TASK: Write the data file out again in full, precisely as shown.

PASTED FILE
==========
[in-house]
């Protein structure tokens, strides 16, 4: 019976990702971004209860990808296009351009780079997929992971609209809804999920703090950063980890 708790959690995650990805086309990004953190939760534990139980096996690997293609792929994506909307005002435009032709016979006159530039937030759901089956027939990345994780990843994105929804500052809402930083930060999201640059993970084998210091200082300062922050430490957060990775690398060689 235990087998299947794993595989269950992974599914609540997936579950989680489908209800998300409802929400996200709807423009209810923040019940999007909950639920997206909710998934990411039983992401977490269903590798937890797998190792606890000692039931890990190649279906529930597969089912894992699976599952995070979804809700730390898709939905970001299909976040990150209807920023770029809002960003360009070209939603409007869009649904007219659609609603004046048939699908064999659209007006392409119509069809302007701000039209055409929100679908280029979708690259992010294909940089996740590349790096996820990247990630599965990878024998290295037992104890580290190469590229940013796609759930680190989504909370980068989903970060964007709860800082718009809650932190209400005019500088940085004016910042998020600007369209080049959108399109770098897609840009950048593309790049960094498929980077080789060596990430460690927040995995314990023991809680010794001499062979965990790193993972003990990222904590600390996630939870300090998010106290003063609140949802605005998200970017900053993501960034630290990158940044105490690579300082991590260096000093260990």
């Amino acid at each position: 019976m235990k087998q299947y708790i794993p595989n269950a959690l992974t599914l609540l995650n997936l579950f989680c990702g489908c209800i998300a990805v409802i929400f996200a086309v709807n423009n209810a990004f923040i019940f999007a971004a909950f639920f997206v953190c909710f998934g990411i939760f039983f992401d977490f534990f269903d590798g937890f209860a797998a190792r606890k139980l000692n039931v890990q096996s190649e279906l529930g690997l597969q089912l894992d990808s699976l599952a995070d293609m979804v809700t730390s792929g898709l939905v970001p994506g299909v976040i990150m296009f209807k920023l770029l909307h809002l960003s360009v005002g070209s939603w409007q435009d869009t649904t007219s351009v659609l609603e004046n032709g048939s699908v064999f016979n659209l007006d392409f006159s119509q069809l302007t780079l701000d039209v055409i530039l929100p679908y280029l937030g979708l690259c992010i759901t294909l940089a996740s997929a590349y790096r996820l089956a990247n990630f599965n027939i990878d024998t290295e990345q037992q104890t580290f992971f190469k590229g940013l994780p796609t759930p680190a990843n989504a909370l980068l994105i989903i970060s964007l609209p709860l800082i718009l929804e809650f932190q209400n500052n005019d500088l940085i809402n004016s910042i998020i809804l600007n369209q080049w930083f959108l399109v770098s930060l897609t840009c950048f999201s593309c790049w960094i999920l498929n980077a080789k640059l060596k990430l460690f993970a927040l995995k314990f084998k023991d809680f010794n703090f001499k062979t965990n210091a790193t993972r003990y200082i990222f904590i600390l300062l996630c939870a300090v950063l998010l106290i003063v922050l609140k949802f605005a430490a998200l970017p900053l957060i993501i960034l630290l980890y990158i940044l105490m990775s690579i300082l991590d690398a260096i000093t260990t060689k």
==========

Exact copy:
[in-house]
């Protein structure tokens, strides 16, 4: 019976990702971004209860990808296009351009780079997929992971609209809804999920703090950063980890 708790959690995650990805086309990004953190939760534990139980096996690997293609792929994506909307005002435009032709016979006159530039937030759901089956027939990345994780990843994105929804500052809402930083930060999201640059993970084998210091200082300062922050430490957060990775690398060689 235990087998299947794993595989269950992974599914609540997936579950989680489908209800998300409802929400996200709807423009209810923040019940999007909950639920997206909710998934990411039983992401977490269903590798937890797998190792606890000692039931890990190649279906529930597969089912894992699976599952995070979804809700730390898709939905970001299909976040990150209807920023770029809002960003360009070209939603409007869009649904007219659609609603004046048939699908064999659209007006392409119509069809302007701000039209055409929100679908280029979708690259992010294909940089996740590349790096996820990247990630599965990878024998290295037992104890580290190469590229940013796609759930680190989504909370980068989903970060964007709860800082718009809650932190209400005019500088940085004016910042998020600007369209080049959108399109770098897609840009950048593309790049960094498929980077080789060596990430460690927040995995314990023991809680010794001499062979965990790193993972003990990222904590600390996630939870300090998010106290003063609140949802605005998200970017900053993501960034630290990158940044105490690579300082991590260096000093260990």
């Amino acid at each position: 019976m235990k087998q299947y708790i794993p595989n269950a959690l992974t599914l609540l995650n997936l579950f989680c990702g489908c209800i998300a990805v409802i929400f996200a086309v709807n423009n209810a990004f923040i019940f999007a971004a909950f639920f997206v953190c909710f998934g990411i939760f039983f992401d977490f534990f269903d590798g937890f209860a797998a190792r606890k139980l000692n039931v890990q096996s190649e279906l529930g690997l597969q089912l894992d990808s699976l599952a995070d293609m979804v809700t730390s792929g898709l939905v970001p994506g299909v976040i990150m296009f209807k920023l770029l909307h809002l960003s360009v005002g070209s939603w409007q435009d869009t649904t007219s351009v659609l609603e004046n032709g048939s699908v064999f016979n659209l007006d392409f006159s119509q069809l302007t780079l701000d039209v055409i530039l929100p679908y280029l937030g979708l690259c992010i759901t294909l940089a996740s997929a590349y790096r996820l089956a990247n990630f599965n027939i990878d024998t290295e990345q037992q104890t580290f992971f190469k590229g940013l994780p796609t759930p680190a990843n989504a909370l980068l994105i989903i970060s964007l609209p709860l800082i718009l929804e809650f932190q209400n500052n005019d500088l940085i809402n004016s910042i998020i809804l600007n369209q080049w930083f959108l399109v770098s930060l897609t840009c950048f999201s593309c790049w960094i999920l498929n980077a080789k640059l060596k990430l460690f993970a927040l995995k314990f084998k023991d809680f010794n703090f001499k062979t965990n210091a790193t993972r003990y200082i990222f904590i600390l300062l996630c939870a300090v950063l998010l106290i003063v922050l609140k949802f605005a430490a998200l970017p900053l957060i993501i960034l630290l980890y990158i940044l105490m990775s690579i300082l991590d690398a260096i000093t260990t060689k």